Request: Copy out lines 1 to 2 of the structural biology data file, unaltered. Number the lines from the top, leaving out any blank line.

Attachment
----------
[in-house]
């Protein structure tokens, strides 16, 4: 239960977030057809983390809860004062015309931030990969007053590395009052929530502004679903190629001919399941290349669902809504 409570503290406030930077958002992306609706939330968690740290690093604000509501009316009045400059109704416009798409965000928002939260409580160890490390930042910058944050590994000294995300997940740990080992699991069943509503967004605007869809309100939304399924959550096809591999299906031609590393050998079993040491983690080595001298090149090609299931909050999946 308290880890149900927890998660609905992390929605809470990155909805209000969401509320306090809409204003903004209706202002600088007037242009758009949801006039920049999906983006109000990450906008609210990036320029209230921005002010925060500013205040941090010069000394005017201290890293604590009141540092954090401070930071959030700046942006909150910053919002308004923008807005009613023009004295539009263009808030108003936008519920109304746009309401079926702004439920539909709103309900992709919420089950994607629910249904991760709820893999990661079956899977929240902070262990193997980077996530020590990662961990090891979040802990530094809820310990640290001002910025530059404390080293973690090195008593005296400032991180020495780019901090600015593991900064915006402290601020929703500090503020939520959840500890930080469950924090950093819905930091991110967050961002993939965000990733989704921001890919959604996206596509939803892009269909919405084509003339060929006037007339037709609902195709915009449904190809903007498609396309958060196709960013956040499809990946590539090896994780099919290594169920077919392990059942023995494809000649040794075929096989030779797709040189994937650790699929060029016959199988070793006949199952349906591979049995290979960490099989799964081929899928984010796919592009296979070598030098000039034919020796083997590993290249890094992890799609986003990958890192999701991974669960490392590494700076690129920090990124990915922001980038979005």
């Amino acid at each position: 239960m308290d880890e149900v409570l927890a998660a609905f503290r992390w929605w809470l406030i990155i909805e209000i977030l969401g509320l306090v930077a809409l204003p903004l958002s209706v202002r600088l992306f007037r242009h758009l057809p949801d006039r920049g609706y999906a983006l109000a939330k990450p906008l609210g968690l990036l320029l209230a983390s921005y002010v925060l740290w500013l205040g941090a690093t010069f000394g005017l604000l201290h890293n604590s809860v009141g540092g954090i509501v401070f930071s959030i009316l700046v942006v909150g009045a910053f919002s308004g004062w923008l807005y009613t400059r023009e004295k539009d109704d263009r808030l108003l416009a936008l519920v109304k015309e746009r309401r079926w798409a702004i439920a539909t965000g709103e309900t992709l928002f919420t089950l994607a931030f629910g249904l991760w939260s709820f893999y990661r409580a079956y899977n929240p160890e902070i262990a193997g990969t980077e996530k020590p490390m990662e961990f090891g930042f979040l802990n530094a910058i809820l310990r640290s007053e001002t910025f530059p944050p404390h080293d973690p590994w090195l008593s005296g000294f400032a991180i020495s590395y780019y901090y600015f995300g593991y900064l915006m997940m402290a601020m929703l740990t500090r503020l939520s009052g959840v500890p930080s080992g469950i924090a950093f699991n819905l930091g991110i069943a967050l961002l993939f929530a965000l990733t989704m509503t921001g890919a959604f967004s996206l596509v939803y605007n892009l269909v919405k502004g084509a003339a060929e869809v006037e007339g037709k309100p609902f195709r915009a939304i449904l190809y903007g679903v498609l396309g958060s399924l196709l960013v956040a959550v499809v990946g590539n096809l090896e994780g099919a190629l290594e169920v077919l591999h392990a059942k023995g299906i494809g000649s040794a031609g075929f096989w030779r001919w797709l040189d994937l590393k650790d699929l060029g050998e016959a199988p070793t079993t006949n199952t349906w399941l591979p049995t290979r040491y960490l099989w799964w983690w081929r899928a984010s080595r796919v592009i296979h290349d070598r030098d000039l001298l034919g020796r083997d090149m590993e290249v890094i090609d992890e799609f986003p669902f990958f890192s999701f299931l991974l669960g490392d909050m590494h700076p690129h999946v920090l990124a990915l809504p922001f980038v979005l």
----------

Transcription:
[in-house]
């Protein structure tokens, strides 16, 4: 239960977030057809983390809860004062015309931030990969007053590395009052929530502004679903190629001919399941290349669902809504 409570503290406030930077958002992306609706939330968690740290690093604000509501009316009045400059109704416009798409965000928002939260409580160890490390930042910058944050590994000294995300997940740990080992699991069943509503967004605007869809309100939304399924959550096809591999299906031609590393050998079993040491983690080595001298090149090609299931909050999946 308290880890149900927890998660609905992390929605809470990155909805209000969401509320306090809409204003903004209706202002600088007037242009758009949801006039920049999906983006109000990450906008609210990036320029209230921005002010925060500013205040941090010069000394005017201290890293604590009141540092954090401070930071959030700046942006909150910053919002308004923008807005009613023009004295539009263009808030108003936008519920109304746009309401079926702004439920539909709103309900992709919420089950994607629910249904991760709820893999990661079956899977929240902070262990193997980077996530020590990662961990090891979040802990530094809820310990640290001002910025530059404390080293973690090195008593005296400032991180020495780019901090600015593991900064915006402290601020929703500090503020939520959840500890930080469950924090950093819905930091991110967050961002993939965000990733989704921001890919959604996206596509939803892009269909919405084509003339060929006037007339037709609902195709915009449904190809903007498609396309958060196709960013956040499809990946590539090896994780099919290594169920077919392990059942023995494809000649040794075929096989030779797709040189994937650790699929060029016959199988070793006949199952349906591979049995290979960490099989799964081929899928984010796919592009296979070598030098000039034919020796083997590993290249890094992890799609986003990958890192999701991974669960490392590494700076690129920090990124990915922001980038979005």